Phillips Will Sell a Pop-Art Trove Worth an Estimated $60 Million, One of the Largest Consignments in Its History

The Fiterman collection includes heavyweight works by David Hockney, Roy Lichtenstein, and Andy Warhol.

Andy Warhol, David Hockney (1974). Image courtesy of Phillips.
Andy Warhol, David Hockney (1974). Image courtesy of Phillips.

Phillips has secured one of the most valuable consignments in its history: 95 works from the collection of Minneapolis entrepreneur Miles Fiterman and his wife Shirley. It’s a big coup for the auction house: Together, the works by American art titans Alexander Calder, Robert Motherwell, Andy Warhol, Roy Lichtenstein, and others are expected to realize more than $60 million. The haul will be offered across a series of sales in New York, London, and Hong Kong.

“This is the next chapter in our evolution into a major global competitor,” Robert Manley, Phillips’s worldwide co-head of 20th century and contemporary art, told artnet News. The auction house has historically lagged far behind the Big Two, Sotheby’s and Christie’s, in terms of total sales, but it has posted striking gains in recent years. Last year, it recorded the highest total in its 220-year history.

“We’re trying to re-envision what Phillips can be,” Manley added. “Phillips has long been considered this great place to sell younger contemporary artists. That perception is frankly not totally accurate. We want to be a 20th- and 21st-century company.”

Phillips won the consignment after the three major houses made their respective pitches to the family, Manley said. Miles died in 2004, while Shirley still lives with much of the collection they amassed together. (Christie’s, where Manley worked before joining Phillips, sold several works owned by the couple in late 2015, making Phillips’s win of the consignment all the more notable.)

The top lot of the collection is Lichtenstein’s Horse and Rider (1976), part of a group of works the artist made based on Futurist painting. It has an estimate of $7 million to $10 million. Manley confirmed there is a financial guarantee in place for the entire collection; so far, it has been secured by the auction house itself, but Manley did not rule out the possibility of a third-party arrangement being made ahead of the sales.

With the Whitney Museum’s current Warhol retrospective stoking demand and interest, Phillips will offer Two Coke Bottles (1962), which carries an estimate of $2 million to $3 million; 9 Flowers (1964), estimated at $3 million to $4 million; and the drawing Soup Can (1962), expected to sell for between $700,000 and $1 million. The latter work was acquired from art dealer Gordon Locksley, who introduced the Fitermans to Warhol when the artist first visited Minneapolis in the 1960s, igniting a longstanding friendship.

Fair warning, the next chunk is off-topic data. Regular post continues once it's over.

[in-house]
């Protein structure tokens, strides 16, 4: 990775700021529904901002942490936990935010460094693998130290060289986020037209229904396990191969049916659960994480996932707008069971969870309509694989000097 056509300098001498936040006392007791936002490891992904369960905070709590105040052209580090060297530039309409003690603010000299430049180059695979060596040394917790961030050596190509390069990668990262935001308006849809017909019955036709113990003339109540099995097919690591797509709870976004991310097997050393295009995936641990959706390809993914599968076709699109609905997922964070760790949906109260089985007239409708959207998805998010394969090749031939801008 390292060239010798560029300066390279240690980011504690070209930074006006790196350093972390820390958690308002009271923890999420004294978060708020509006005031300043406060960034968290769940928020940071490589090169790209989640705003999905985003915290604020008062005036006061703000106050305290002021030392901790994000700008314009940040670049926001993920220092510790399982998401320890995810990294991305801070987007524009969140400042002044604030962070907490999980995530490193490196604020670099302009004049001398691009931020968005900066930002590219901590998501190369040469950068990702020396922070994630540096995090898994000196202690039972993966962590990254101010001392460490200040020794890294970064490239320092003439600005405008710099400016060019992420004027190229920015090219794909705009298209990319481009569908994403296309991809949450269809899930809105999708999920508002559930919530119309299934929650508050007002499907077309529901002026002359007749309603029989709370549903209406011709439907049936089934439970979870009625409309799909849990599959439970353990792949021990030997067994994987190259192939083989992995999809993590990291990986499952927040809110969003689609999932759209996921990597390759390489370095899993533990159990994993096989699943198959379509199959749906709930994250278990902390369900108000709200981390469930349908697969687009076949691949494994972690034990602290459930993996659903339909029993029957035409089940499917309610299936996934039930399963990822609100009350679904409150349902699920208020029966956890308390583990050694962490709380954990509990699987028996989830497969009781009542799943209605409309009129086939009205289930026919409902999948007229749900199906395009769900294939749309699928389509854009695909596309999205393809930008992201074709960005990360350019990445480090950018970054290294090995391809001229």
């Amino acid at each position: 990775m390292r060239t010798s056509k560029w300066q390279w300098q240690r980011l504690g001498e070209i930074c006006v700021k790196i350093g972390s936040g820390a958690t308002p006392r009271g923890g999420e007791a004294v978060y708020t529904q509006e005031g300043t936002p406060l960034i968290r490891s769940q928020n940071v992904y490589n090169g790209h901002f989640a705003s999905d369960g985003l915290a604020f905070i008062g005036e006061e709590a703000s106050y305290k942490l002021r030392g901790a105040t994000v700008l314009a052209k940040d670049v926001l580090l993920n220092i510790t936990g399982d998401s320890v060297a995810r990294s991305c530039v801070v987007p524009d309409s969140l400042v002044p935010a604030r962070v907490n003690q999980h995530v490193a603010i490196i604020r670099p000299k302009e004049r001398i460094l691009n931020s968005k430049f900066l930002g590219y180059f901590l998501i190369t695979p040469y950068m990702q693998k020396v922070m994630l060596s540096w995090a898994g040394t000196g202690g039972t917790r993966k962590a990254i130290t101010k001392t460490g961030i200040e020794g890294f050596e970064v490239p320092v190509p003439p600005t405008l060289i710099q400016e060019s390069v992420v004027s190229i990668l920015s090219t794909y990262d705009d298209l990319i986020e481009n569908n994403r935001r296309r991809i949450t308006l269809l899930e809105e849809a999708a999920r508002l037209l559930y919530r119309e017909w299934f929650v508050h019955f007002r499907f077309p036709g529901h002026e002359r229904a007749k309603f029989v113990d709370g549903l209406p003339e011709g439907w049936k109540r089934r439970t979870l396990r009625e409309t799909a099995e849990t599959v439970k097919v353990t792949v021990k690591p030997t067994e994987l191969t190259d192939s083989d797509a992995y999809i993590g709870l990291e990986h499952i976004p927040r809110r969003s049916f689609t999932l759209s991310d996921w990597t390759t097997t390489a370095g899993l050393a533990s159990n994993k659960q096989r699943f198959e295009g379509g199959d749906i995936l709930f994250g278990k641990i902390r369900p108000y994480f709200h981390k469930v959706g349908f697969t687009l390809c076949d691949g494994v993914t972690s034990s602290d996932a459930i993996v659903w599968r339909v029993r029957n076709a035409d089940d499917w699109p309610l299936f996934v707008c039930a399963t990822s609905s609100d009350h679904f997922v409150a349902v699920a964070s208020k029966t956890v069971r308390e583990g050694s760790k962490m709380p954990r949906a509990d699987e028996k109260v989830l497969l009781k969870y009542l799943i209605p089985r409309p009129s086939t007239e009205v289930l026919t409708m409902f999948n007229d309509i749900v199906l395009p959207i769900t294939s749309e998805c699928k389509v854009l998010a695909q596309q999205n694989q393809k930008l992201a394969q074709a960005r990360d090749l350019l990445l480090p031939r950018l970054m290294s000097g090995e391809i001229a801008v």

Andy Warhol, 9 Flowers (1965). Image courtesy of Phillips.

Andy Warhol, 9 Flowers (1965). Image courtesy of Phillips.

Miles was a businessman from Minneapolis who grew his local lumber business into a national housing company after World War II. The Fitermans developed their collection, which has a strong focus on Pop art, from the early 1960s onward. The couple often acquired important works soon after they were created, including Hockney’s Study for Parade (1981), Donald Judd‘s Untitled (1970), and Warhol’s portrait of David Hockney, created in 1974.

The Fiterman collection will go on display at Phillips’s future address, the so-called Park Avenue Cube, a white-glass box on 56th Street and Park Avenue that is just a block south of the auction house’s current headquarters on 57th Street.

Manley said Phillips experts worked closely with the Fiterman family to organize the sale, taking advantage of the depth of their holdings of work by individual artists but also factoring in the market’s current headwinds. “Being entrusted with a private collection of this magnitude underscores the extraordinary momentum Phillips has experience in the last two years,” Manley said.


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